Isokinetic strength testing does not predict hamstring injury in Australian Rules footballers

Abstract 

Objective—To determine the relation of hamstring and quadriceps muscle strength and imbalance to hamstring injury using a prospective observational cohort study 

Method

A total of 102 senior male Aus Australian Rules footballers aged 22.2 (3.6) years were tested at the start of a football season. Maximum voluntary concentric and eccentric torque of the hamstring and quadriceps muscles of both legs was assessed using a Kin-Com isokinetic dynamometer at angular velocities of 60 and 180 degrees/second. Twelve (11.8%) players sustained clinically diagnosed hamstring strains which caused them to miss one or more matches over the ensuing season. 

Results

There were no significant differences for any of the isokinetic variables comparing the injured and non-injured legs in players with unilateral hamstring strains (n = 9). Neither the injured nor the non-injured leg of injured players differed from the mean of left and right legs in non-injured players for any isokinetic variable. The hamstring to opposite hamstring ratios also did not diVer between injured and non-injured players.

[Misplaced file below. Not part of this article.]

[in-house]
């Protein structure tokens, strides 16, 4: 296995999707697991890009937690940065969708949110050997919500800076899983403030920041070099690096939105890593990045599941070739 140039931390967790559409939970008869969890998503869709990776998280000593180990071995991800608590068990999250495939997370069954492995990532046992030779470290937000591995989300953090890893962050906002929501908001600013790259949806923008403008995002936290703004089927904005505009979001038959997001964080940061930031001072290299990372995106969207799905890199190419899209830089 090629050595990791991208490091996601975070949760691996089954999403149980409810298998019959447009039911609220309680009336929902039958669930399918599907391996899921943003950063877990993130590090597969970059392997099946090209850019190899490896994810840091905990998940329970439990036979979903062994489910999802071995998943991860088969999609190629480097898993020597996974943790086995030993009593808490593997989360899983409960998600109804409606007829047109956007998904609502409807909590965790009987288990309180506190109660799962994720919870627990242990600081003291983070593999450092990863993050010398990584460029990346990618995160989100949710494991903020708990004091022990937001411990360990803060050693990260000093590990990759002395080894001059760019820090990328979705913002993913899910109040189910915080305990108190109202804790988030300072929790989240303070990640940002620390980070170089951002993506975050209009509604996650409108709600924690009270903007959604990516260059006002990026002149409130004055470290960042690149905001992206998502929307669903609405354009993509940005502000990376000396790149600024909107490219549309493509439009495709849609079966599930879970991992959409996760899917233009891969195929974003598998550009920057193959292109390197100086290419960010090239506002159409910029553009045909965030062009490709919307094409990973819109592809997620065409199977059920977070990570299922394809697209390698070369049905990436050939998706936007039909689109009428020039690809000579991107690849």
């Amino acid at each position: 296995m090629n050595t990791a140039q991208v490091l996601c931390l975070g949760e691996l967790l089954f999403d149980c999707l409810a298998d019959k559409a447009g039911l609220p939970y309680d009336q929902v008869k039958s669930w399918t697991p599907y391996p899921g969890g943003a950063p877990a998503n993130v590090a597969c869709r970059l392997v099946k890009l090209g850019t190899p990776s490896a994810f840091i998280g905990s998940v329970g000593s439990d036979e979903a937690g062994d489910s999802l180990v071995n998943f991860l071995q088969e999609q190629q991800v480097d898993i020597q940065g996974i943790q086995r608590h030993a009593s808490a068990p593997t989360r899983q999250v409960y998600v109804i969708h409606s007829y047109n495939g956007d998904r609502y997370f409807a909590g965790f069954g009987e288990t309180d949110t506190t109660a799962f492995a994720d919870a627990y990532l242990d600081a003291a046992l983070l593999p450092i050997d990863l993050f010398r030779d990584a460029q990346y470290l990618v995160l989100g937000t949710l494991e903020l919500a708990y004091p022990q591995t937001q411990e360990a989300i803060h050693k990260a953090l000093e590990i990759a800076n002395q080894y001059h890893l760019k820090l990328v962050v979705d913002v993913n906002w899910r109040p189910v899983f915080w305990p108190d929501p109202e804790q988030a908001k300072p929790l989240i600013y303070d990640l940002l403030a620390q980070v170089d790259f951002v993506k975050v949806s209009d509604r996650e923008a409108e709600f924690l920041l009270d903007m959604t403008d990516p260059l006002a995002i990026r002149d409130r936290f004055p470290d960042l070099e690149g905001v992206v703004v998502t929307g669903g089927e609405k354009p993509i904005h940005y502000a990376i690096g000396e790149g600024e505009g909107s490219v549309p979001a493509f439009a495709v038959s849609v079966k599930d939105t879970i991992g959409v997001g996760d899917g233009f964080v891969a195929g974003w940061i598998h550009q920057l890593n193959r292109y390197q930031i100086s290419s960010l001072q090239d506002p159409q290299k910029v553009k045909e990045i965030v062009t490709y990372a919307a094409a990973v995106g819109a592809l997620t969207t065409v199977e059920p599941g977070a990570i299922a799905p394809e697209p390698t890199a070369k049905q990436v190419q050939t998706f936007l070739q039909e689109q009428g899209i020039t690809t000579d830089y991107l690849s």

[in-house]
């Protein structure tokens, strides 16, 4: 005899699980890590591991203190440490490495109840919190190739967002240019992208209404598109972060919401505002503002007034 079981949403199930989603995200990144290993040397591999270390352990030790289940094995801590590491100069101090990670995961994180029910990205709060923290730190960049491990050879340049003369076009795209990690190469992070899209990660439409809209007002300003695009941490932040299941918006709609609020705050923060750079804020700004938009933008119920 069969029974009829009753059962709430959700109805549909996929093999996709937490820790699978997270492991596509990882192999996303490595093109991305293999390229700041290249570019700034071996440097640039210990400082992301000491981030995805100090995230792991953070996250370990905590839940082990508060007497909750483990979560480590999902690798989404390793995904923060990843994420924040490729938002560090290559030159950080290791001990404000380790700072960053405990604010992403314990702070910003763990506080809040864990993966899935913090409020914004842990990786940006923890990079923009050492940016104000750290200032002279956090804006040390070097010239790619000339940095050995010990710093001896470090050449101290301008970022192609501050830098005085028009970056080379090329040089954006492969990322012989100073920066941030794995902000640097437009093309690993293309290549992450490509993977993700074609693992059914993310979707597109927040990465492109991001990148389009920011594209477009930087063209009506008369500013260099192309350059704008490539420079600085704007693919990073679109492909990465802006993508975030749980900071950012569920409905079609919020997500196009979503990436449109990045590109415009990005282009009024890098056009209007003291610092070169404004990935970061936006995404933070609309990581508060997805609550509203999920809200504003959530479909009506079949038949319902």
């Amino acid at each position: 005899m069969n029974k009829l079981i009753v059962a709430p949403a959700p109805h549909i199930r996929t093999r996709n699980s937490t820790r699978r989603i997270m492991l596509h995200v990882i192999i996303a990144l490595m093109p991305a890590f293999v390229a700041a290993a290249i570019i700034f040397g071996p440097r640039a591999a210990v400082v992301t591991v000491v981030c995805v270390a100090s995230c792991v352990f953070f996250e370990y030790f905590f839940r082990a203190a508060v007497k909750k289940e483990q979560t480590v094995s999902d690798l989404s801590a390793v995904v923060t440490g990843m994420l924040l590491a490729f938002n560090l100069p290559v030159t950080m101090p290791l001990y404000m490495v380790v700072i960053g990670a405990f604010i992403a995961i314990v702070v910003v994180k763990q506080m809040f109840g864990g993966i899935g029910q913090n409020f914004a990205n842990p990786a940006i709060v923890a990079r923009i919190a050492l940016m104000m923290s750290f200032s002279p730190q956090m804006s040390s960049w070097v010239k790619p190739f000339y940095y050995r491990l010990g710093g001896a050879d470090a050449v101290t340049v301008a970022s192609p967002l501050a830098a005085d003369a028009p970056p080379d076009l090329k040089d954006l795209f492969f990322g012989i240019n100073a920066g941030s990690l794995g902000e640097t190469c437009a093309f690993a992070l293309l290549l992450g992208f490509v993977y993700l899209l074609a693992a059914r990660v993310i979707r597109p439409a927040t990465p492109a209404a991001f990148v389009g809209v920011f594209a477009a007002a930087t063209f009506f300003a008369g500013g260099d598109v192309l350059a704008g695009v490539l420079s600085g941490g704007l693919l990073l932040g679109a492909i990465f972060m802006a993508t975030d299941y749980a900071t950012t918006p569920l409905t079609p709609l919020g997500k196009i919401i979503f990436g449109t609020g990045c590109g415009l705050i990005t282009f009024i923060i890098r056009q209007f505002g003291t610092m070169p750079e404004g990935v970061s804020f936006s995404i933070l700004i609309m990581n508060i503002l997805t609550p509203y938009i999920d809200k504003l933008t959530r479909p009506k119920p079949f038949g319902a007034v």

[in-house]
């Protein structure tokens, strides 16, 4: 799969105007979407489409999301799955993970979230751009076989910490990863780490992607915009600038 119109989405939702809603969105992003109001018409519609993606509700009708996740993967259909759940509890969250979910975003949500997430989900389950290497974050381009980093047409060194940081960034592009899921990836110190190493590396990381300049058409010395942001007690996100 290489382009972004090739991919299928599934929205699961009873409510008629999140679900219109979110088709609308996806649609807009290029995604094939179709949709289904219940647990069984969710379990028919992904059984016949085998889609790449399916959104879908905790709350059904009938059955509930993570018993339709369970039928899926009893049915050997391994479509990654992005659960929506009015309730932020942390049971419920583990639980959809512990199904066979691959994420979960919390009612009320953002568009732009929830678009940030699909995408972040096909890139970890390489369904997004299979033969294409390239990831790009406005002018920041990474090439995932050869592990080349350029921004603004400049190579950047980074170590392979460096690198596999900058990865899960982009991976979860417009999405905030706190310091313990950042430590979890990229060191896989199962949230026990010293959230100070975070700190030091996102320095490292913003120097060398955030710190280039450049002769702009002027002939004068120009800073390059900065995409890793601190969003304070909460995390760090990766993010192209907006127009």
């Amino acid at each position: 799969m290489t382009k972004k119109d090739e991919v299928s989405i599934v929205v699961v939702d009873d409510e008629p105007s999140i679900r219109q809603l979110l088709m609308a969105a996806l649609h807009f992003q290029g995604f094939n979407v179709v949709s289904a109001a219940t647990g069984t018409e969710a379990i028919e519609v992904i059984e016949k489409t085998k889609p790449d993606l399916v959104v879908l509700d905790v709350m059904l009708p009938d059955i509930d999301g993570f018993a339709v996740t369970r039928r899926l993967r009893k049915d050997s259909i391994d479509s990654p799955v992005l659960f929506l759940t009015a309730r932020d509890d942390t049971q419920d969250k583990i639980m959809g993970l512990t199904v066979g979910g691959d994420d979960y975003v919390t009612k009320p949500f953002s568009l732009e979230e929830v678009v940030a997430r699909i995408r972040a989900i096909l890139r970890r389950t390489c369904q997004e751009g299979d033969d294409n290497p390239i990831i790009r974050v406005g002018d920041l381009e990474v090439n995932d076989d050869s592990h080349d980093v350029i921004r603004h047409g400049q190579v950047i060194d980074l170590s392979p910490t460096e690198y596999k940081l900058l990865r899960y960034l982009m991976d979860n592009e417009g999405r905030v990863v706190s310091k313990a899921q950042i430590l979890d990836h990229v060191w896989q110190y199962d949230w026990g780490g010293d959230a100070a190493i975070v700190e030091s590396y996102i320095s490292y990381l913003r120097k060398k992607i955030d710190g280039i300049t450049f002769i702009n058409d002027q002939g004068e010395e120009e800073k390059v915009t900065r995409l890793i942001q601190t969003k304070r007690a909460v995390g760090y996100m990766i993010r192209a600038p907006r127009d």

A hamstring to opposite hamstring ratio of less than 0.90 and a hamstring to quadriceps ratio of less than 0.60 was not associated with an increased risk of a hamstring injury. A significantly greater percentage of players who sustained a hamstring strain reported a history of hamstring strain compared with.

Share:

More Posts

Is this a good exercise?

I posted this exercise in 2015 and it received the most views that I’ve ever had on a social media post (40k!) However with the

Lymphatic related Calf injury?

There are a plethora of reasons as to why we get injured.  History of previous injury to the area, lack of sleep, emotional stress and

Peak Athlete Education Course

Information about the full course here

Articles

Explore educational articles & resources for Peak Performance.